It’s a great time to be a music lover with a digital collection, but it might not seem so great if you haven’t committed to just one device.
If you have some iOS devices, an Android device (it doesn’t matter who created the Android device: Samsung, Google, Huawei, Xiaomi, etc.), and a Kindle Fire, which uses a version of Android restricted to Amazon and doesn’t work with Google Play Music, you may have trouble finding a music service that works with all of them. You can also download music offers or freebies and find yourself with a pastiche of music sources and cloud storage options. No problem. You can make them work together.
The best solution is to mirror your entire collection to iCloud, Amazon Cloud, and Google Play Music. All three places offer free storage for purchased music or other files, and if one source fills up or decides to start charging for storage, you can rely on the other two.
Transfer music to Apple iCloud
iCloud works with Mac desktops and laptops, Windows PCs, iPhones, iPads, and iPod touch devices. You need to sign up for a free Apple ID if you don’t already have one. Your free iCloud account includes 5 GB of cloud storage. If 5 GB is not enough, you can purchase more for a small fee.
On mobile devices, turn on iCloud Music Library in the Settings > Music section. On PCs, in the iTunes menu bar, select Edit, then Preferences, and select iCloud Music Library to turn it on. On a Mac, choose iTunes from the menu bar and select Preferences, followed by iCloud Music Library. After you upload your music, you can access the songs in your library using iCloud on your Mac, PC, or iOS device. Any changes you make to iCloud Music Library on one device are synced across all your devices.
About DRM restrictions
Apple and other companies stopped selling DRM-restricted music years ago, but you may still have some early DRM-restricted purchases in your collection. You can’t move songs with DRM to other cloud players, but there are ways to fix this problem. If you’re using Mac OSX or an iPhone or other iOS device, you can take advantage of iCloud to transfer all your non-DRM music.
Transfer MP3 to Google Play Music
If your music is in iTunes, you can upload up to 50,000 songs from your computer to Google Play for free.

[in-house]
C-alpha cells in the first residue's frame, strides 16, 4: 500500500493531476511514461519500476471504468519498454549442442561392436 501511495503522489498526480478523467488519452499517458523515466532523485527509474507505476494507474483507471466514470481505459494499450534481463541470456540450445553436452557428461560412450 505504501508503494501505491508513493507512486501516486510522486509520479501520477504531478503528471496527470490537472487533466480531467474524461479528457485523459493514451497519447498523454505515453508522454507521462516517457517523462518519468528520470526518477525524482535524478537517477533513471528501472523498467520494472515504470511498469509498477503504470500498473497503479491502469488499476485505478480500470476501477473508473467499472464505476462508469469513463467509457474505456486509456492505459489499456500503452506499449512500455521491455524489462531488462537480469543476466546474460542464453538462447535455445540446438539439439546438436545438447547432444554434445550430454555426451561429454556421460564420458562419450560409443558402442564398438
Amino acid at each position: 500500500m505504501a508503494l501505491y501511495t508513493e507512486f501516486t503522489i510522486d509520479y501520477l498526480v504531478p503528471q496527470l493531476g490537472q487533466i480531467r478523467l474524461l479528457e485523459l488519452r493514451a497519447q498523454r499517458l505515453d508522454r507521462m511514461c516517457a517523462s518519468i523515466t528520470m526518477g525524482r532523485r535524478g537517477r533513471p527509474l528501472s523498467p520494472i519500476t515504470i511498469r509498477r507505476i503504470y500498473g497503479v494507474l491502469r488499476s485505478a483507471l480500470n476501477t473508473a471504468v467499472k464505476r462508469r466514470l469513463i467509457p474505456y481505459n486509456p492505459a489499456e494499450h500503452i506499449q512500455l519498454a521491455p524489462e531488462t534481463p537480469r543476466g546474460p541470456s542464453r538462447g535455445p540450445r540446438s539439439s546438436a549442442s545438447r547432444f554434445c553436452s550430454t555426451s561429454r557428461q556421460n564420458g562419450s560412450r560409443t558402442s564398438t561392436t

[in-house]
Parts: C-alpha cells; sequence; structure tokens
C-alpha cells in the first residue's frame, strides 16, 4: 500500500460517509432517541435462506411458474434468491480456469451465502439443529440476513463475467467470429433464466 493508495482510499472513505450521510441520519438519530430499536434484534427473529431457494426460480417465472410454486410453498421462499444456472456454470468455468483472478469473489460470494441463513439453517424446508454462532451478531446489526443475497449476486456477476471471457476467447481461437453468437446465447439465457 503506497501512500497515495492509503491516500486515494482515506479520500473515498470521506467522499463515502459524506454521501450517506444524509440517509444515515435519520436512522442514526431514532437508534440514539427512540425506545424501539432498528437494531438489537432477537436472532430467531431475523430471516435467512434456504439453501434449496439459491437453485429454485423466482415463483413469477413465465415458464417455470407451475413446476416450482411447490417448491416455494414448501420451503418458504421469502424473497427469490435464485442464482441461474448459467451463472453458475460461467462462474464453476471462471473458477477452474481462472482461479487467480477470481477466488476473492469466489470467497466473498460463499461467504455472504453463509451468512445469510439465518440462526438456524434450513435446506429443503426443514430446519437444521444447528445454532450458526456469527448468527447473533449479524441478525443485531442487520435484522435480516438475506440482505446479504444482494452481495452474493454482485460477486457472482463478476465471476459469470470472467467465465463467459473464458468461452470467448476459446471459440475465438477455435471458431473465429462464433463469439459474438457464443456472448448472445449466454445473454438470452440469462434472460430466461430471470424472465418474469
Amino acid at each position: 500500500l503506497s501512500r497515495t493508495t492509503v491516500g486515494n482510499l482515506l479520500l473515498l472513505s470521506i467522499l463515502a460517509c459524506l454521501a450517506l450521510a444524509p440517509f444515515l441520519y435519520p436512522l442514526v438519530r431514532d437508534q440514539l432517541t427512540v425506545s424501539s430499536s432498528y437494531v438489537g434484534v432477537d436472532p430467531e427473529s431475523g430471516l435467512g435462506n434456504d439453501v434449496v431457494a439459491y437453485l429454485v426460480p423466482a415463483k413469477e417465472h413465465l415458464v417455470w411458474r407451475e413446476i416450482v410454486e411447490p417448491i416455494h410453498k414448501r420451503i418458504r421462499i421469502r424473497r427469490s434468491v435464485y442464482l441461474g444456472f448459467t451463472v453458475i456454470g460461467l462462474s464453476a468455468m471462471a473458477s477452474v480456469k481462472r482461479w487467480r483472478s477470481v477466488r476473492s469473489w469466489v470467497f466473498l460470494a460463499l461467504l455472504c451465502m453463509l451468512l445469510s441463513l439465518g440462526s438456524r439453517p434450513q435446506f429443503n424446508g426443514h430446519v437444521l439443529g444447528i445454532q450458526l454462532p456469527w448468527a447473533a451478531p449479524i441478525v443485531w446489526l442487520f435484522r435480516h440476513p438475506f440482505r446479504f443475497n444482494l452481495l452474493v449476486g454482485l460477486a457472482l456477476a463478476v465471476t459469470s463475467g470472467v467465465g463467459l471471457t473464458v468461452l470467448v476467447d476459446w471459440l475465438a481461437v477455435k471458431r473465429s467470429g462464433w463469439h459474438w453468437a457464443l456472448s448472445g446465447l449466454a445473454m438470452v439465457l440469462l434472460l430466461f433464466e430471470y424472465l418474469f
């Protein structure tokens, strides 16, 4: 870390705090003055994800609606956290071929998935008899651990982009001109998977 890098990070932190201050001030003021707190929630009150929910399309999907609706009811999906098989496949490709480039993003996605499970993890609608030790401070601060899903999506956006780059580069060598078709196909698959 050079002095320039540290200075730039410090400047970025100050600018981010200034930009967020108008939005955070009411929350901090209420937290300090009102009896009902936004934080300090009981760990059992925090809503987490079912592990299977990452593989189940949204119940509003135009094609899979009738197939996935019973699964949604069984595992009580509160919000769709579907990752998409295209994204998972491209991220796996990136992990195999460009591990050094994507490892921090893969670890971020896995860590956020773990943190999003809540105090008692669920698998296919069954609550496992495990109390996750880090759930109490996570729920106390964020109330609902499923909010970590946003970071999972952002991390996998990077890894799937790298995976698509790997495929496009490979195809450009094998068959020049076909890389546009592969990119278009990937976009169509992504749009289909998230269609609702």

- Go to Google Play Music on the Web.
- Sign up for a free Google account if you don’t already have one.
- Download the Google Music Manager desktop app to run on your Windows or Mac desktop.
- Open Music Manager from the Applications folder on a Mac or from the Start menu on a Windows computer.
- Select the location of your music location.
- Follow the instructions on the screen to upload your music library to Google Play Music.
Google Music Manager can be configured to load all non-DRM music from iTunes. It may take a few hours to upload your collection, but once it’s done, you can set it to upload all future non-DRM MP3 and AAC files that end up in your iTunes library. That is important for future purchases. This means that any song you buy from Apple or download from Amazon or any other source will end up in your Google Play Music library without you having to think about it.
You can use the same Google Music Manager on your desktop to download music from Google Play Music for offline play.
The Google Play Music app is available for Android and iOS mobile devices to simplify working with the online library from mobile devices.
Transfer your music to Amazon Music
Amazon does the same with its Amazon Music website.
- Go to Amazon Music on the web.
- Sign in with your Amazon account or sign up for a new account if you don’t have one.
- Click Upload Your Music on the left panel.
- Install the Amazon Music app on the screen that opens.
- Use the uploader to upload your non-DRM iTunes files to Amazon Music. Just point to your iTunes library.
Amazon currently limits uploads to 250 songs unless you subscribe to their premium music service. At that time, you can upload up to 250,000 songs.
The Amazon Music app is available for Android and iOS mobile devices to make it easy to work with your online library from your mobile devices.